20 research outputs found

    A Flexible Piezoresistive/Self-Capacitive Hybrid Force and Proximity Sensor to Interface Collaborative Robots

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    Force and proximity sensors are key in robotics, especially when applied in collaborative robots that interact physically or cognitively with humans in real unstructured environments. However, most existing sensors for use in robotics are limited by: 1) their scope, measuring single parameters/events and often requiring multiple types of sensors, 2) being expensive to manufacture, limiting their use to where they are strictly necessary and often compromising redundancy, and 3) have null or reduced physical flexibility, requiring further costs with adaptation to a variety of robot structures. This paper presents a novel mechanically flexible force and proximity hybrid sensor based on piezoresistive and self-capacitive phenomena. The sensor is inexpensive and easy to apply even on complex-shaped robot structures. The manufacturing process is described, including controlling circuits, mechanical design, and data acquisition. Experimental trials featuring the characterisation of the sensor were conducted, focusing on both force-electrical resistance and self-capacitive proximity response. The sensor's versatility, flexibility, thinness (1 mm thickness), accuracy (reduced drift) and repeatability demonstrated its applicability in several domains. Finally, the sensor was successfully applied in two distinct situations: hand guiding a robot (by touch commands), and human-robot collision avoidance (by proximity detection)

    Event-based tracking of human hands

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    This paper proposes a novel method for human hands tracking using data from an event camera. The event camera detects changes in brightness, measuring motion, with low latency, no motion blur, low power consumption and high dynamic range. Captured frames are analysed using lightweight algorithms reporting 3D hand position data. The chosen pick-and-place scenario serves as an example input for collaborative human-robot interactions and in obstacle avoidance for human-robot safety applications. Events data are pre-processed into intensity frames. The regions of interest (ROI) are defined through object edge event activity, reducing noise. ROI features are extracted for use in-depth perception. Event-based tracking of human hand demonstrated feasible, in real time and at a low computational cost. The proposed ROI-finding method reduces noise from intensity images, achieving up to 89% of data reduction in relation to the original, while preserving the features. The depth estimation error in relation to ground truth (measured with wearables), measured using dynamic time warping and using a single event camera, is from 15 to 30 millimetres, depending on the plane it is measured. Tracking of human hands in 3D space using a single event camera data and lightweight algorithms to define ROI features (hands tracking in space)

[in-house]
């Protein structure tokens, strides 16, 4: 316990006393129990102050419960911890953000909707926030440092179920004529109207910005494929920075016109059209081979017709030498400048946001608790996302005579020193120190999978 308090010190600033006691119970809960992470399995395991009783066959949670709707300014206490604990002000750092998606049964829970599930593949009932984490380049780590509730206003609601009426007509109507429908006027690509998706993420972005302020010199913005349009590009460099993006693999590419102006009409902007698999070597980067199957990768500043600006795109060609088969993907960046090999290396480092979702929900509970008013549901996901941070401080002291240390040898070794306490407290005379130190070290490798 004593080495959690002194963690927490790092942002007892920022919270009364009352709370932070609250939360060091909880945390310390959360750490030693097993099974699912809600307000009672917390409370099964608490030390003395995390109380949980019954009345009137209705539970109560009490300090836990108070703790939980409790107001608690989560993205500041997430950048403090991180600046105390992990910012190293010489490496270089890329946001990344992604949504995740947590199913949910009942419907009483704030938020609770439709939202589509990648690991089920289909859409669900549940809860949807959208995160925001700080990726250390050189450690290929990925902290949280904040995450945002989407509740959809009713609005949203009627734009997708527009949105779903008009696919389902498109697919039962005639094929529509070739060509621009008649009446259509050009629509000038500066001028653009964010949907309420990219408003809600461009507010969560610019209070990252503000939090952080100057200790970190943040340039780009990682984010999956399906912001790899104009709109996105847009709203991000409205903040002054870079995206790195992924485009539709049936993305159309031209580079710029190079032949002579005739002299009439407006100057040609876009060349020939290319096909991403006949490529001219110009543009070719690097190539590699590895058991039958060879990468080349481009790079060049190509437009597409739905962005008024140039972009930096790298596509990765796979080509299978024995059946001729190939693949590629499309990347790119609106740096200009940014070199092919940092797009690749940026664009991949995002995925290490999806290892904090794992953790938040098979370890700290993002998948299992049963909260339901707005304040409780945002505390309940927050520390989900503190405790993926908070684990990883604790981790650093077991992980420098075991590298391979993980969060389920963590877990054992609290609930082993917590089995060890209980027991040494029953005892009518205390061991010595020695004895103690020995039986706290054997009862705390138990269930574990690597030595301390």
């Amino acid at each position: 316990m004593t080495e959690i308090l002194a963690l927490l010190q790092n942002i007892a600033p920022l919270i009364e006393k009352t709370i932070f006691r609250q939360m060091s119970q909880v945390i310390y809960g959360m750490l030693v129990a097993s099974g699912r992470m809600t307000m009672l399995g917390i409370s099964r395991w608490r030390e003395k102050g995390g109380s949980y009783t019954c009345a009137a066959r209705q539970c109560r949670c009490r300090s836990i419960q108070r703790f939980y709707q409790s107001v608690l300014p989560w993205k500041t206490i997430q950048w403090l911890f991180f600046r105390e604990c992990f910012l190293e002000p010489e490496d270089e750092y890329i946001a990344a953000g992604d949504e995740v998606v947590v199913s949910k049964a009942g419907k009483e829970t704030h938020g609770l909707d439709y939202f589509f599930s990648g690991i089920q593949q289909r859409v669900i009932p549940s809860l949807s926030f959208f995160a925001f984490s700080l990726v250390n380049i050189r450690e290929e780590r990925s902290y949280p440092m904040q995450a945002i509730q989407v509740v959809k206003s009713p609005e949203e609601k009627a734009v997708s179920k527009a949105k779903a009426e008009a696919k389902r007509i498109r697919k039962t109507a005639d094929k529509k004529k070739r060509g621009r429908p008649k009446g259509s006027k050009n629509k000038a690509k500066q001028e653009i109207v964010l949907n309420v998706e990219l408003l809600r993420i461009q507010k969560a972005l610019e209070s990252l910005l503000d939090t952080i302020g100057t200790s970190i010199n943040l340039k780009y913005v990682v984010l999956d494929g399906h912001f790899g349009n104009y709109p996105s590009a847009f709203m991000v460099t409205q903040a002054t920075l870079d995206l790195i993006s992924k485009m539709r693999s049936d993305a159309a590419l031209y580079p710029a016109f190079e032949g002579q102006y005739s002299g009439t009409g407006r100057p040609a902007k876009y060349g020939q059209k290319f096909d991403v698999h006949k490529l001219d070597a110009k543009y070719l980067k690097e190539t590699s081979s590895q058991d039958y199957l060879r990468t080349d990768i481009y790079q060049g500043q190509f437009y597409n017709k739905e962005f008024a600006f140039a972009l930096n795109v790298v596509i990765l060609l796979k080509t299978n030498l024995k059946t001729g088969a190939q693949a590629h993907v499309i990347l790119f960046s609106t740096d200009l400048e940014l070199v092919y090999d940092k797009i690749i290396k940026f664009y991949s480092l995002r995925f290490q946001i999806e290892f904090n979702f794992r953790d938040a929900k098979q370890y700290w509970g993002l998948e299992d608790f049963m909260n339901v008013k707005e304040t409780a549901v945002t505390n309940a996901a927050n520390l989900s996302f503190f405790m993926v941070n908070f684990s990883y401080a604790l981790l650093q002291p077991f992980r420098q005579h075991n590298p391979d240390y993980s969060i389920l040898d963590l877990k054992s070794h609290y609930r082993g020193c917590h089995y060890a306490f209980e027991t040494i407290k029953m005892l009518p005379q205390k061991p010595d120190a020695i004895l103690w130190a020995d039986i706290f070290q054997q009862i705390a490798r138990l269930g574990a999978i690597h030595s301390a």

Robot dynamics: A recursive algorithm for efficient calculation of Christoffel symbols

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    Christoffel symbols of the first kind are very important in robot dynamics. They are used for tuning various proposed robot controllers, for determining the bounds on Coriolis/Centrifugal matrix, for mathematical formulation of optimal trajectory calculation, among others. In the literature of robot dynamics, Christoffel symbols of the first kind are calculated from Lagrangian dynamics using an off-line generated symbolic formula. In this study we present a novel and efficient recursive, non-symbolic, method where Christoffel symbols of the first kind are calculated on-the-fly based on the inertial parameters of robot’s links and their transformation matrices. The proposed method was analyzed in terms of execution time, computational complexity and numerical error. Results show that the proposed algorithm compares favorably with existing methods

    On-line collision avoidance for collaborative robot manipulators by adjusting off-line generated paths: An industrial use case